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Tuesday, February 25, 2020

Fraidycat is a fantastic new app for keeping tabs on your favorite internet gems

Image: Kicks Condor

Keeping up to speed with the galactic firehouse of daily internet detritus that gets blasted at our eyeballs every minute of every day can be a taxing endeavor. It often involves using RSS readers, Twitter lists, YouTube and Twitch channel notifications, and all-too-frequent email inbox refreshing, among dozens of other methods for staying on top of your favorite internet oddities and sifting through all the junk to find them.

Thankfully, something like Fraidycat now exists.

A free, open source tool released late last year and significantly updated just yesterday, Fraidycat works as a browser extension for Chrome and Firefox or as an app for Windows, Mac, and Linux. It bundles together all of your favorite internet stuff into one easy-to-read page, much like a super-powered RSS reader. The best part is that it’s not algorithmic like the Social Network That Shall Not Be Named.

Not an algorithmic feed, but a dedicated window of your favorite stuff

You just drop a link to a favorite website, label it appropriately, and it pops up on Fraidycat under the tab you want it under and refreshes only as often as you like. The service looks, and feels, like something designed from a bygone internet era that wasn’t dominated by unregulated tech conglomerates with monopolistic holds on the attention economy. And that’s the point.

“Magazines of the past kept us up to date with hundreds of people — celebrities and powerful names. The thing that excited me about the internet was that I could keep up with a whole lot of unknown but wonderfully interesting people,” says creator Kicks Condor in a YouTube video explaining the purpose of Fraidycat. “However, I don’t want some giant news feed of everything. Why is it the current obsession to just dump everything everyone is saying right in your face? I don’t want a giant noisy feed that’s dominated by anyone who posts the most frequently or, worse, the most flagrantly.”

 Image: Kicks Condor

Condor says the point of Fraidycat is to create a sense of nostalgia for a younger, more innocent internet — and to be a useful way to recreate that. “Personal websites were like your home. It wasn’t this busy bustling street corner full of traffic noises and street vendors, or security cams. It was just your stuff, perhaps sloppily hoarded in disarray, but yeah — like a home. Think of watching TV in your bedroom.” Fraidycat, he says, is your “window on the world.”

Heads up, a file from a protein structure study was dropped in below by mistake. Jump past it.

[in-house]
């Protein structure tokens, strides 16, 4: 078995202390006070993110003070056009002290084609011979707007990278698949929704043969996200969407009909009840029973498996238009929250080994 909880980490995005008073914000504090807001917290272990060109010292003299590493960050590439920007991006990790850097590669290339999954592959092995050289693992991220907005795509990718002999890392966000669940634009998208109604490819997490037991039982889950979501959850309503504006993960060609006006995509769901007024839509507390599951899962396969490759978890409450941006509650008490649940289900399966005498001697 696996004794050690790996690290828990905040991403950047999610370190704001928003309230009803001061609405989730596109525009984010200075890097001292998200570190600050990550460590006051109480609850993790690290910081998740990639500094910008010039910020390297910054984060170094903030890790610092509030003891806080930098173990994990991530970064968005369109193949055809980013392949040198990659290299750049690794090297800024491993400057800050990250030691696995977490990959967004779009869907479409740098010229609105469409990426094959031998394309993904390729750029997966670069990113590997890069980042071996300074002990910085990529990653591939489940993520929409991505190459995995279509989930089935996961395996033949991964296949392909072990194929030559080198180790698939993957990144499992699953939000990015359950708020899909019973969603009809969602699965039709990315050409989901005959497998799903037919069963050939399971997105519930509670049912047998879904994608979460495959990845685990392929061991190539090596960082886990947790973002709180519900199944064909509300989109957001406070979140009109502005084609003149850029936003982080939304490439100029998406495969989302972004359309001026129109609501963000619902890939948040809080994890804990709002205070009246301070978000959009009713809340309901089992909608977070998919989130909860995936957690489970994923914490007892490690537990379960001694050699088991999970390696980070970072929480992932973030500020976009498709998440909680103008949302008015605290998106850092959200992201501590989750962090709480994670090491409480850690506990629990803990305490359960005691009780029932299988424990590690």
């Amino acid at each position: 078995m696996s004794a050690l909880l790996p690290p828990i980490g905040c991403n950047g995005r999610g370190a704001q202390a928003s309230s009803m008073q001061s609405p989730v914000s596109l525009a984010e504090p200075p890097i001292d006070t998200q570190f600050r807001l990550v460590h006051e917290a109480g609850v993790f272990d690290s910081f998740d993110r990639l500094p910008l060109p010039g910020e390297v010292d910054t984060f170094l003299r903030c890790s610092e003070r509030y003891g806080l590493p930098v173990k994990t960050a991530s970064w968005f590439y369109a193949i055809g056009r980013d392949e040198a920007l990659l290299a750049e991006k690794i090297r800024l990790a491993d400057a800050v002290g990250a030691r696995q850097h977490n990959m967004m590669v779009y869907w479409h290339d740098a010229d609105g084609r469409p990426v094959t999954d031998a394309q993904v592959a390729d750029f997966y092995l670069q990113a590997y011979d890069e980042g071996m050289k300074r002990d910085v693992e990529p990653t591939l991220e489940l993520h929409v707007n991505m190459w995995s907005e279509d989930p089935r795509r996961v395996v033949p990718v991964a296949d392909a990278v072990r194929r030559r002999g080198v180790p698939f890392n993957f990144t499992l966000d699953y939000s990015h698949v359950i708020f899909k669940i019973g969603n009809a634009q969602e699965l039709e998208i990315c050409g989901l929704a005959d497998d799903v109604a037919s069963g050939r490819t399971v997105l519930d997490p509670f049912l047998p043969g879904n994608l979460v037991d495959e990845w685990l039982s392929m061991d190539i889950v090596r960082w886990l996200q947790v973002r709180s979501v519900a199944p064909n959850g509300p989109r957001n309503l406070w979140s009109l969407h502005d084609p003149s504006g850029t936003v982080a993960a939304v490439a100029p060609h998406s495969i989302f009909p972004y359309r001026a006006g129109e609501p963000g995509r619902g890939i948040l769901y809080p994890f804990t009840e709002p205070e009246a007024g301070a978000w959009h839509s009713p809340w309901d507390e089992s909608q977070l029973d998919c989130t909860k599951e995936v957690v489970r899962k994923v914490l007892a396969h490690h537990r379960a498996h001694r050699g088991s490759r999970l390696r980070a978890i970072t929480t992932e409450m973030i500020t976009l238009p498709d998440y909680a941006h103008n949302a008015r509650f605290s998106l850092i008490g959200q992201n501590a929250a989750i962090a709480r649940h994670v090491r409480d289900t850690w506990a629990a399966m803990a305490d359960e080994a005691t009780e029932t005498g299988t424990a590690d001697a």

Say you want to know what a small, niche YouTuber you like has posted in a single week, but you’d rather know what your favorite tech blog posts every day. You can organize your Fraidycat lists to separate those out, so it’s easy to jump between either based on the frequency or by the individual tags you’ve given each respective item. (You can even use emoji as tags.) Fraidycat will pull new info every five to 10 minutes as it comes in for items designated real-time and once every one to hours for daily ones. (There’s also self explanatory weekly, monthly, and yearly options.)

Less Facebook and more Fraidycat

For me personally, I’m getting into mechanical keyboards, and Fraidycat is turning out to be a great way to organize the various subreddits, YouTube channels, and online stores I now find myself frequenting for new build guides and rare product drops. I also like a lot of specific Instagram accounts related to the hobby, but there’s no easy way to gather a custom Instagram feed on the web in a way similar to a Twitter list that makes it easy to jump to new posts and check in your favorite accounts. Yet Fraidycat is remarkably good at it.

You can check out the Fraidycat code on Github here, and there’s desktop app versions of the service if you’re into that, although those don’t support sync between various computers. (The browser extension versions sync across devices using your Chrome or Firefox account.) You can also check out the service’s dedicated blog for some of Condor’s planned changes, including a visual overhaul apparently in the works.

It’s really neat, and I’m already finding it a much more deliberate and less distracting way of surfing the modern web that doesn’t just involve me mindlessly refreshing social feeds and closing and opening various browser tabs like a rat in a maze. Less Facebook and more Fraidycat.

Original Article ©Copyrights theverge.com
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